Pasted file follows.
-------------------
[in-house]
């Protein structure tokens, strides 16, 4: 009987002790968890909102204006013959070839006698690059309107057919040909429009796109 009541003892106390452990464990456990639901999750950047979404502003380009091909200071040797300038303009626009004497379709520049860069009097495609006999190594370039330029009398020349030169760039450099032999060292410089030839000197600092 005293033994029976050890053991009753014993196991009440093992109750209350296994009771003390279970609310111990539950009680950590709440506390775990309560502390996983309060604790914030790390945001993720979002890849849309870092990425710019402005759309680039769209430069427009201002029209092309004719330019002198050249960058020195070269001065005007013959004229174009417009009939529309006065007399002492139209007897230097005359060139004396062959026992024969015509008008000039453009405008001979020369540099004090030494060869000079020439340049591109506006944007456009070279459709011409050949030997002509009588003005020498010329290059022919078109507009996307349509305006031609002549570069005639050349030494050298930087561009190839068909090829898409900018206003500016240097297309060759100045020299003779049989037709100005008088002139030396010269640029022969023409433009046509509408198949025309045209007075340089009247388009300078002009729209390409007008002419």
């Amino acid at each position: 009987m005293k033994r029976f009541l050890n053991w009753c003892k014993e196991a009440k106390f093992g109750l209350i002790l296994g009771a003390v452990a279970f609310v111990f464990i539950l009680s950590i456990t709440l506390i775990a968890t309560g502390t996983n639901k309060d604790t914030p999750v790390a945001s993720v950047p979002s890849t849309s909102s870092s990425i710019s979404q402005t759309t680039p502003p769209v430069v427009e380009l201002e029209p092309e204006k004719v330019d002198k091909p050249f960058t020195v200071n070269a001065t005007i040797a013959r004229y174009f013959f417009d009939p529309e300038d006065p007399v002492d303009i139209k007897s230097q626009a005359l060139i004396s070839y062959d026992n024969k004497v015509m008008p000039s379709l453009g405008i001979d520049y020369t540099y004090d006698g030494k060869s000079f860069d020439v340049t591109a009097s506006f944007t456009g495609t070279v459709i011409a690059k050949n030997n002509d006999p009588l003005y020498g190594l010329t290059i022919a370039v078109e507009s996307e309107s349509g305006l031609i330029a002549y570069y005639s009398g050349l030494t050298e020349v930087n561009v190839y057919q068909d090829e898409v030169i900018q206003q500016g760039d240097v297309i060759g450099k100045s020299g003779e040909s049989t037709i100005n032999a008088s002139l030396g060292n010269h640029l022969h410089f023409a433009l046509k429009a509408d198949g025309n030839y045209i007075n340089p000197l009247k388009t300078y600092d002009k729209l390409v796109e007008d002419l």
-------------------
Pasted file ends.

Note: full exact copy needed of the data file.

[in-house]
């Protein structure tokens, strides 16, 4: 009987002790968890909102204006013959070839006698690059309107057919040909429009796109 009541003892106390452990464990456990639901999750950047979404502003380009091909200071040797300038303009626009004497379709520049860069009097495609006999190594370039330029009398020349030169760039450099032999060292410089030839000197600092 005293033994029976050890053991009753014993196991009440093992109750209350296994009771003390279970609310111990539950009680950590709440506390775990309560502390996983309060604790914030790390945001993720979002890849849309870092990425710019402005759309680039769209430069427009201002029209092309004719330019002198050249960058020195070269001065005007013959004229174009417009009939529309006065007399002492139209007897230097005359060139004396062959026992024969015509008008000039453009405008001979020369540099004090030494060869000079020439340049591109506006944007456009070279459709011409050949030997002509009588003005020498010329290059022919078109507009996307349509305006031609002549570069005639050349030494050298930087561009190839068909090829898409900018206003500016240097297309060759100045020299003779049989037709100005008088002139030396010269640029022969023409433009046509509408198949025309045209007075340089009247388009300078002009729209390409007008002419």
């Amino acid at each position: 009987m005293k033994r029976f009541l050890n053991w009753c003892k014993e196991a009440k106390f093992g109750l209350i002790l296994g009771a003390v452990a279970f609310v111990f464990i539950l009680s950590i456990t709440l506390i775990a968890t309560g502390t996983n639901k309060d604790t914030p999750v790390a945001s993720v950047p979002s890849t849309s909102s870092s990425i710019s979404q402005t759309t680039p502003p769209v430069v427009e380009l201002e029209p092309e204006k004719v330019d002198k091909p050249f960058t020195v200071n070269a001065t005007i040797a013959r004229y174009f013959f417009d009939p529309e300038d006065p007399v002492d303009i139209k007897s230097q626009a005359l060139i004396s070839y062959d026992n024969k004497v015509m008008p000039s379709l453009g405008i001979d520049y020369t540099y004090d006698g030494k060869s000079f860069d020439v340049t591109a009097s506006f944007t456009g495609t070279v459709i011409a690059k050949n030997n002509d006999p009588l003005y020498g190594l010329t290059i022919a370039v078109e507009s996307e309107s349509g305006l031609i330029a002549y570069y005639s009398g050349l030494t050298e020349v930087n561009v190839y057919q068909d090829e898409v030169i900018q206003q500016g760039d240097v297309i060759g450099k100045s020299g003779e040909s049989t037709i100005n032999a008088s002139l030396g060292n010269h640029l022969h410089f023409a433009l046509k429009a509408d198949g025309n030839y045209i007075n340089p000197l009247k388009t300078y600092d002009k729209l390409v796109e007008d002419l």